I would like to ask everybody to get their bios in and if possible to get avatars in as well. Also, even if your bio is already in, please send in your school and city (email that to me and I will update your bio under the Group Members category). Videos as always are optional.
Speaking of videos, I am trying to continue that one class from Lincoln with voice over and translation versions, and there is some video from East High as well that we were kind of in the middle of watching. The easiest for all of us will be to just throw up whatever video is available, not necessarily in order of when it was filmed – otherwise it all gets too complicated. If we have some video we should just put it up.
It will never be the right video. The best classes will never be filmed – it will always be the mediocre ones. It’s that thing about observors changing what gets observed. We just have to let go the feeling that we need to be good enough and look good and all of that. The work is in putting up the video, getting comments, looking for things that could be improved technically, really.
So, make a checklist for getting in:
1) bios, with your school and city
2) avatars
3) videos if applicable
I know that building up trust on the internet is a long shot. We have taken bold steps – at the risk of pissing people off – to ensure that our unique learning community here remains a place where we can use the internet to get real work done. So let’s keep trying to move forward in that interest.



3 thoughts on “Update”

  1. I teach at a medium sized high school in southeast PA. I have been teaching for a long time. Previously I taught Spanish but am currently teaching French. I am very close to retirement and TPRS has made the last five years so much more enjoyable. I love it but I am the only one in my dept. that uses TPRS. The struggle I have is that we are a school “under warning” and I must jump through all sorts of hoops in order to get a good evaluation. Each year we have to demonstrate that we are using a certain technique when administrators do walk-throughs. This year it’s graphic organizers. The administrator will come in and sit down and ask a student to show him the graphic organizer he has for this class. So to say the least, it has been hard to be completely TPRS. Nevertheless, the kids love it and learn the most through it. I am happy that my kids can speak the language. I have appreciated this blog because it has been such an inspiration to keep going even when fighting the tide of this new era of the test and statistics. Thank you for keeping the blog going.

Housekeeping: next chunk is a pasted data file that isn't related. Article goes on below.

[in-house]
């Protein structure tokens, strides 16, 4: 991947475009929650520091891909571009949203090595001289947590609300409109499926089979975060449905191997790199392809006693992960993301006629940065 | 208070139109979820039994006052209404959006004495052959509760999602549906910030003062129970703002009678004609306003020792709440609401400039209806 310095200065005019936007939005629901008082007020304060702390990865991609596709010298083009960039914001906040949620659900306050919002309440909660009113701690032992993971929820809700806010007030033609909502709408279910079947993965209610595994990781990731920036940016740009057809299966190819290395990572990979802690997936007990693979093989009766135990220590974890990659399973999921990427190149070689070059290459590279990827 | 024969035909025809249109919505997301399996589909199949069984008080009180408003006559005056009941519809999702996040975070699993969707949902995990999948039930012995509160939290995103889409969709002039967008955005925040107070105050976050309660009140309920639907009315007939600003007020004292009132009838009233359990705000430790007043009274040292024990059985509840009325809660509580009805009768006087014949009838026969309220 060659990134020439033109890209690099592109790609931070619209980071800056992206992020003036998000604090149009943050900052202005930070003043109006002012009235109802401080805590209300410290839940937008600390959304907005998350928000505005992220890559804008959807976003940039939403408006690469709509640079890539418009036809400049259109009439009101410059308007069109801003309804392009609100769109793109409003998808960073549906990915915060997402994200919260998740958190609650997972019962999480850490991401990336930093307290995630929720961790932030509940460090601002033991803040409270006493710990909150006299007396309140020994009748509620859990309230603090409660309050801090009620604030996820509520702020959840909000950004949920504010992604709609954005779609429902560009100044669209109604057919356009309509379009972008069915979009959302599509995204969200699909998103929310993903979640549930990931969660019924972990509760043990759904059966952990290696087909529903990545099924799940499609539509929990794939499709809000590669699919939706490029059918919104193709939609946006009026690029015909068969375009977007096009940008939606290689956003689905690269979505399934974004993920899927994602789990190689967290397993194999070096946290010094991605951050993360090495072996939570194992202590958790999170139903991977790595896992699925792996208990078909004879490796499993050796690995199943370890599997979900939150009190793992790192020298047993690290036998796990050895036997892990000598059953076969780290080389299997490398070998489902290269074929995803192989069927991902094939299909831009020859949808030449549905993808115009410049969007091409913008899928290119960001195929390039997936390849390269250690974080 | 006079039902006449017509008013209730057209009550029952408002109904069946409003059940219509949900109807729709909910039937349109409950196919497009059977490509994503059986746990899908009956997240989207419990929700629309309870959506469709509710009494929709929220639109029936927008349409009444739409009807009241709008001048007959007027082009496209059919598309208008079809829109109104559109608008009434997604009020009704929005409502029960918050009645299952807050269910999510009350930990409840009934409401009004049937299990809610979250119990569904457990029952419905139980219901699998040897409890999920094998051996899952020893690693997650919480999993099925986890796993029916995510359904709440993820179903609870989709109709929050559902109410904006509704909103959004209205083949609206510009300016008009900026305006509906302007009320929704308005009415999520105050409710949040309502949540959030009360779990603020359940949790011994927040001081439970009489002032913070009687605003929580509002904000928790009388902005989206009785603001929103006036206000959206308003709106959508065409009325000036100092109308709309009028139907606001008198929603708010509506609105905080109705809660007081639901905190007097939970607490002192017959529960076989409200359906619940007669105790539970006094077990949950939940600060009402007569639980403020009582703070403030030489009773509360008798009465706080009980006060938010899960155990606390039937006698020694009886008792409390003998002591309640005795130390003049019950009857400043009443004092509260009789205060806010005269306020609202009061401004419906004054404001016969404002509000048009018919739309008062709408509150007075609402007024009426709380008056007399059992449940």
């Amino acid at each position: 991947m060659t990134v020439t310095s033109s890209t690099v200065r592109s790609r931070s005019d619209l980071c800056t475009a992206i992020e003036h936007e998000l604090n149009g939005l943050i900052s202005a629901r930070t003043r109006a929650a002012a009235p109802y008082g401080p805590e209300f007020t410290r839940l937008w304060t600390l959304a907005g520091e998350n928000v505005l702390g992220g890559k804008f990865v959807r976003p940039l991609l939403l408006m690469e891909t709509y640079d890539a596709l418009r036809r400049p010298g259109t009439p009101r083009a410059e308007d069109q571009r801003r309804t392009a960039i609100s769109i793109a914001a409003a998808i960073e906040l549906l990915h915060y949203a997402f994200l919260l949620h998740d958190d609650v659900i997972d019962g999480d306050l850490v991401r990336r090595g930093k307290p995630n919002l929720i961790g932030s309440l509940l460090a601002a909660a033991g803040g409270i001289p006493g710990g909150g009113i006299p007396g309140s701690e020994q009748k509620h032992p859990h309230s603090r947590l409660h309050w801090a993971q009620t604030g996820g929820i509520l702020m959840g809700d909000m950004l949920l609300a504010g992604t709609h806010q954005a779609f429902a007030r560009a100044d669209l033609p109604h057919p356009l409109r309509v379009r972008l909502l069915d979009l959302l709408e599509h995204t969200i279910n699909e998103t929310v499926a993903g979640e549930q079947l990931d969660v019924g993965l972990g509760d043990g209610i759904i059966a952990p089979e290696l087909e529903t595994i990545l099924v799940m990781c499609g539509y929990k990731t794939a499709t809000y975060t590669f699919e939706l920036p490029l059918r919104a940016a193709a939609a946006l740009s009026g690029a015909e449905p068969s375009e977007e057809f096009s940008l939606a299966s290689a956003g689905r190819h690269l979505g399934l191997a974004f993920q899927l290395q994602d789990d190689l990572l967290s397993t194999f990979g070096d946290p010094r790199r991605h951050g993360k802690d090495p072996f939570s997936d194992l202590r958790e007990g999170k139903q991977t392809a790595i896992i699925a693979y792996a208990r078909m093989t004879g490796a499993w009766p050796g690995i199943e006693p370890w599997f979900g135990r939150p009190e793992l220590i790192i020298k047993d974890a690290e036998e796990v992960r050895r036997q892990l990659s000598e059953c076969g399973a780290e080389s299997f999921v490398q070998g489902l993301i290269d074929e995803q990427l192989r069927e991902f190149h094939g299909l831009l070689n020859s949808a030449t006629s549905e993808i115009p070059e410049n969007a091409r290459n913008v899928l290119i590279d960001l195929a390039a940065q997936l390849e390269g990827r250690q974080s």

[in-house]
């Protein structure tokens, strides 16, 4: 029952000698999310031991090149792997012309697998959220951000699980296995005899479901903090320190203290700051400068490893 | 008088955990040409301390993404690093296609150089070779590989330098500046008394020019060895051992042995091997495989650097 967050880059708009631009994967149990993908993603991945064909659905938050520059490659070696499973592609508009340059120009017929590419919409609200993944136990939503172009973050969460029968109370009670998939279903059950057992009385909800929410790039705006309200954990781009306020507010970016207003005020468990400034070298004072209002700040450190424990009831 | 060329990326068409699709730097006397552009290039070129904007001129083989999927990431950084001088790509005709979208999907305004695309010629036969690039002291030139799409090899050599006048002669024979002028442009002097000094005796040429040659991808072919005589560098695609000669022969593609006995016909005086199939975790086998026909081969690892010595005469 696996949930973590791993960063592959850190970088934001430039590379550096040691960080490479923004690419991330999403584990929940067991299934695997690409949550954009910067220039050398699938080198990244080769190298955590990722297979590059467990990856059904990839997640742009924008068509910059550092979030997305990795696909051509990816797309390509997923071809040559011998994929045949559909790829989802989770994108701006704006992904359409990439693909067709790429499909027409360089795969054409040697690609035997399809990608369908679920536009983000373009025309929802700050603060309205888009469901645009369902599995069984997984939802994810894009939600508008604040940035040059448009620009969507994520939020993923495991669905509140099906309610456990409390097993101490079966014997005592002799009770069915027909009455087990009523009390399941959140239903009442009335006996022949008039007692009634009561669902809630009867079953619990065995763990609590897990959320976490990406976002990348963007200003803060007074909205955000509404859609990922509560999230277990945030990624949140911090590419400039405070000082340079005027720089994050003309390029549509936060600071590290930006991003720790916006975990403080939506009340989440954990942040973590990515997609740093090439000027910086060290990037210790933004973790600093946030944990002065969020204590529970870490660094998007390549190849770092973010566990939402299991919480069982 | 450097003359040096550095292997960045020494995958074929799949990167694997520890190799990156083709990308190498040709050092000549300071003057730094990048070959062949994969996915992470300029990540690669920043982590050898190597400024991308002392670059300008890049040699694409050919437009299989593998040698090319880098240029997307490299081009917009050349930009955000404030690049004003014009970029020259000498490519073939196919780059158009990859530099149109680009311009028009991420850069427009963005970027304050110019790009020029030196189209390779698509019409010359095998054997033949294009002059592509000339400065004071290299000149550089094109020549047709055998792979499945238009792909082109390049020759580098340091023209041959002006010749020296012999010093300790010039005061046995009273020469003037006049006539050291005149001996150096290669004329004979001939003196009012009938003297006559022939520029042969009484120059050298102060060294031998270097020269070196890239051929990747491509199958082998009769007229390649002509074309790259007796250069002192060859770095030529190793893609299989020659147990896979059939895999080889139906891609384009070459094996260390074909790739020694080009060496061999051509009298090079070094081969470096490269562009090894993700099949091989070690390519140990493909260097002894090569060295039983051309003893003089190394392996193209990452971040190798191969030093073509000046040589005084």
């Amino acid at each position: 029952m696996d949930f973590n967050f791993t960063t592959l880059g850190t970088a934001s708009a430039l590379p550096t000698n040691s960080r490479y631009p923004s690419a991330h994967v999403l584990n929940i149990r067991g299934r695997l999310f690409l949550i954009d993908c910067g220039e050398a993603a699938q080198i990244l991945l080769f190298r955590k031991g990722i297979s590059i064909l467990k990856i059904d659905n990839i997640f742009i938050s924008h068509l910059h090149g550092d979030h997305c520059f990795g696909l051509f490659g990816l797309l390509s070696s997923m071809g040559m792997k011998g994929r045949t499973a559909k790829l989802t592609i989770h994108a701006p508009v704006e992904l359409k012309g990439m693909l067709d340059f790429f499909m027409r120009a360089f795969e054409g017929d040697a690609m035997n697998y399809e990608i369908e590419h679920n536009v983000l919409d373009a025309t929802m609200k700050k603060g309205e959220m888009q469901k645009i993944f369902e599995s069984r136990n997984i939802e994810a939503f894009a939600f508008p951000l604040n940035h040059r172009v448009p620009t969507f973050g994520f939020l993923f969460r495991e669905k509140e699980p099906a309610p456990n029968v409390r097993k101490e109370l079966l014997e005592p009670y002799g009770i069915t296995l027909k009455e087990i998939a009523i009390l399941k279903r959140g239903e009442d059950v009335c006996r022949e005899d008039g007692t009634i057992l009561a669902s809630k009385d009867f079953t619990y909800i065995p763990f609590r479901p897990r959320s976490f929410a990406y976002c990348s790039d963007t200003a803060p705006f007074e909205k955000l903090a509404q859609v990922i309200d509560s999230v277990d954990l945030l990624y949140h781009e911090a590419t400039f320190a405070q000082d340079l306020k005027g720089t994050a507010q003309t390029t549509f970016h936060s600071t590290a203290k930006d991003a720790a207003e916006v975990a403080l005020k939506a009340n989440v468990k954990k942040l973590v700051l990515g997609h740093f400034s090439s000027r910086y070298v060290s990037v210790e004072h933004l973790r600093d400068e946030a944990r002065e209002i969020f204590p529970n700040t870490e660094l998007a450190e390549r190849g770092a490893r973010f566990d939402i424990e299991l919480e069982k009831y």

2. Linda,
    At my school we have had a big emphasis on Thinking Maps. (Another way of doing graphic organizers but the marketing is slick, the name is different, and they can make money by offering something “new and innovative” to educational establishments.) Last year I had to work on adapting Thinking Maps to TCI.
    What I finally came up with may help you. When you have students do something to show comprehension, you can have them draw pictures of a story you read or tell. Now have them put a box around each picture and draw an arrow from one box to the next in order. Voila! Instant Flow Map / Chart / graphic organizer. Seriously, graphic organizers can be helpful, but what happens is that schools jump on a bandwagon and force all teachers to use something, whether it fits or not. Then students get the same thing in every class and learn to hate it because they keep getting hit on the head with it.
    I have used the Flow Map not only for class stories but also for books we have read. When we read Emil und die Detektive we split the Flow Map to show that two chapters occur simultaneously (Emil is chasing Herr Grundeis through Berlin while Pony Hütchen and Grandma are waiting at the train station), and that helped students understand the story better.
    We also are supposed to use Cornell Notes. In my advanced class I sometimes want to give an overview of a time period, so I have students draw a vertical time line toward the left side of the page. They make notes to the right of the time line and put headers to the left. It looks exactly like Cornell Notes, so administrators are happy and students join me in a conspiracy to subvert the system. 🙂
    We just have to be creative and judicious in our use of these “whiz bang, new-fangled gadgets”. /irony off

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